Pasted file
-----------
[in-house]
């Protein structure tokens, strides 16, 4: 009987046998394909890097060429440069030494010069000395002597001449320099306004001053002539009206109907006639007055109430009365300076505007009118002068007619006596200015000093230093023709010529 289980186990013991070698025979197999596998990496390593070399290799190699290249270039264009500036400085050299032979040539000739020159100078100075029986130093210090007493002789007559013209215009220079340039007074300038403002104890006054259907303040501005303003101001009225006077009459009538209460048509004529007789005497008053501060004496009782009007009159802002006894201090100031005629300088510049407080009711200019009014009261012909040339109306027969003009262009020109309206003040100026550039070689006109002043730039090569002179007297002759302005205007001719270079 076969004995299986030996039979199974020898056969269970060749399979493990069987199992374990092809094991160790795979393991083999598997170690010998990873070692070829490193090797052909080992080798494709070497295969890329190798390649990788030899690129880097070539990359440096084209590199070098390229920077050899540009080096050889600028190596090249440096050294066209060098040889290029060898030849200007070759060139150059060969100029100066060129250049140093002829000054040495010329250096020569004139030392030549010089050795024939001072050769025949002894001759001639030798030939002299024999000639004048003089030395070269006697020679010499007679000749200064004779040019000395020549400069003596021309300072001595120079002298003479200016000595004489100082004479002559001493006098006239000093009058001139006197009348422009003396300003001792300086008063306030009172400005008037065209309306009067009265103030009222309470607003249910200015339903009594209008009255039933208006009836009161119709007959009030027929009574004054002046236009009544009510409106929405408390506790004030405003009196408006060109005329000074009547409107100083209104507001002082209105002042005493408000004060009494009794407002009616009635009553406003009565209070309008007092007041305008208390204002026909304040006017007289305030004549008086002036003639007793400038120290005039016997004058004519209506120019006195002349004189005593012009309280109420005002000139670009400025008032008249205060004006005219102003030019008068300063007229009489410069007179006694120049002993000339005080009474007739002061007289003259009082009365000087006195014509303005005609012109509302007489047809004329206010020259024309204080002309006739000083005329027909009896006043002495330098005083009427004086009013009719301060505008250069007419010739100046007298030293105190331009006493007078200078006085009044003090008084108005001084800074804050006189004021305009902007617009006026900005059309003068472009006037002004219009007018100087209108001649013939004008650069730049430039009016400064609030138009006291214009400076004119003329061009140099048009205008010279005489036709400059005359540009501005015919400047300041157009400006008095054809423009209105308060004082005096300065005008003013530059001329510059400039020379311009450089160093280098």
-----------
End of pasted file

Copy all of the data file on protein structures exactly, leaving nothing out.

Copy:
[in-house]
């Protein structure tokens, strides 16, 4: 009987046998394909890097060429440069030494010069000395002597001449320099306004001053002539009206109907006639007055109430009365300076505007009118002068007619006596200015000093230093023709010529 289980186990013991070698025979197999596998990496390593070399290799190699290249270039264009500036400085050299032979040539000739020159100078100075029986130093210090007493002789007559013209215009220079340039007074300038403002104890006054259907303040501005303003101001009225006077009459009538209460048509004529007789005497008053501060004496009782009007009159802002006894201090100031005629300088510049407080009711200019009014009261012909040339109306027969003009262009020109309206003040100026550039070689006109002043730039090569002179007297002759302005205007001719270079 076969004995299986030996039979199974020898056969269970060749399979493990069987199992374990092809094991160790795979393991083999598997170690010998990873070692070829490193090797052909080992080798494709070497295969890329190798390649990788030899690129880097070539990359440096084209590199070098390229920077050899540009080096050889600028190596090249440096050294066209060098040889290029060898030849200007070759060139150059060969100029100066060129250049140093002829000054040495010329250096020569004139030392030549010089050795024939001072050769025949002894001759001639030798030939002299024999000639004048003089030395070269006697020679010499007679000749200064004779040019000395020549400069003596021309300072001595120079002298003479200016000595004489100082004479002559001493006098006239000093009058001139006197009348422009003396300003001792300086008063306030009172400005008037065209309306009067009265103030009222309470607003249910200015339903009594209008009255039933208006009836009161119709007959009030027929009574004054002046236009009544009510409106929405408390506790004030405003009196408006060109005329000074009547409107100083209104507001002082209105002042005493408000004060009494009794407002009616009635009553406003009565209070309008007092007041305008208390204002026909304040006017007289305030004549008086002036003639007793400038120290005039016997004058004519209506120019006195002349004189005593012009309280109420005002000139670009400025008032008249205060004006005219102003030019008068300063007229009489410069007179006694120049002993000339005080009474007739002061007289003259009082009365000087006195014509303005005609012109509302007489047809004329206010020259024309204080002309006739000083005329027909009896006043002495330098005083009427004086009013009719301060505008250069007419010739100046007298030293105190331009006493007078200078006085009044003090008084108005001084800074804050006189004021305009902007617009006026900005059309003068472009006037002004219009007018100087209108001649013939004008650069730049430039009016400064609030138009006291214009400076004119003329061009140099048009205008010279005489036709400059005359540009501005015919400047300041157009400006008095054809423009209105308060004082005096300065005008003013530059001329510059400039020379311009450089160093280098």